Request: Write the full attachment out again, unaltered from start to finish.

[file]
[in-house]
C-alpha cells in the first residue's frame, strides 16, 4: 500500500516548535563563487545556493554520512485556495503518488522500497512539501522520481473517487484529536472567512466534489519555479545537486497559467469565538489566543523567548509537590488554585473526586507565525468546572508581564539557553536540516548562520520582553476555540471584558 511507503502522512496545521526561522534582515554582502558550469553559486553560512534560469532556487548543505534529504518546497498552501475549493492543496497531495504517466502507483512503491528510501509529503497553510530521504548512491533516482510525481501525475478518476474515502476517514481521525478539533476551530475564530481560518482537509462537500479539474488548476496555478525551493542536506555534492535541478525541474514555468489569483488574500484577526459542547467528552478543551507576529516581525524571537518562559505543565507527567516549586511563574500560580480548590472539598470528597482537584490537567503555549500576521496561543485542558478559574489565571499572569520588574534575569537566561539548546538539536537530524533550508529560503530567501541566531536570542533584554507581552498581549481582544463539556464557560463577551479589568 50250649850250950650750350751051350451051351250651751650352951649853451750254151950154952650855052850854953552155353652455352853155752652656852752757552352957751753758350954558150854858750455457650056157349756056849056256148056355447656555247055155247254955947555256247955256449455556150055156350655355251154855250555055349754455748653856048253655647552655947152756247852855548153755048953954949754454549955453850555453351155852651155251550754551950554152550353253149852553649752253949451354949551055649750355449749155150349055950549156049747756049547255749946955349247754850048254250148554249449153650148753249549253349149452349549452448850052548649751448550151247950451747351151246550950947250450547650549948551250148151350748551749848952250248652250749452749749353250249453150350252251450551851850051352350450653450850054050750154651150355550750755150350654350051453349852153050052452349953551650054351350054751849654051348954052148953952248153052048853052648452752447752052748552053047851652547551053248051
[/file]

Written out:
[in-house]
C-alpha cells in the first residue's frame, strides 16, 4: 500500500516548535563563487545556493554520512485556495503518488522500497512539501522520481473517487484529536472567512466534489519555479545537486497559467469565538489566543523567548509537590488554585473526586507565525468546572508581564539557553536540516548562520520582553476555540471584558 511507503502522512496545521526561522534582515554582502558550469553559486553560512534560469532556487548543505534529504518546497498552501475549493492543496497531495504517466502507483512503491528510501509529503497553510530521504548512491533516482510525481501525475478518476474515502476517514481521525478539533476551530475564530481560518482537509462537500479539474488548476496555478525551493542536506555534492535541478525541474514555468489569483488574500484577526459542547467528552478543551507576529516581525524571537518562559505543565507527567516549586511563574500560580480548590472539598470528597482537584490537567503555549500576521496561543485542558478559574489565571499572569520588574534575569537566561539548546538539536537530524533550508529560503530567501541566531536570542533584554507581552498581549481582544463539556464557560463577551479589568 50250649850250950650750350751051350451051351250651751650352951649853451750254151950154952650855052850854953552155353652455352853155752652656852752757552352957751753758350954558150854858750455457650056157349756056849056256148056355447656555247055155247254955947555256247955256449455556150055156350655355251154855250555055349754455748653856048253655647552655947152756247852855548153755048953954949754454549955453850555453351155852651155251550754551950554152550353253149852553649752253949451354949551055649750355449749155150349055950549156049747756049547255749946955349247754850048254250148554249449153650148753249549253349149452349549452448850052548649751448550151247950451747351151246550950947250450547650549948551250148151350748551749848952250248652250749452749749353250249453150350252251450551851850051352350450653450850054050750154651150355550750755150350654350051453349852153050052452349953551650054351350054751849654051348954052148953952248153052048853052648452752447752052748552053047851652547551053248051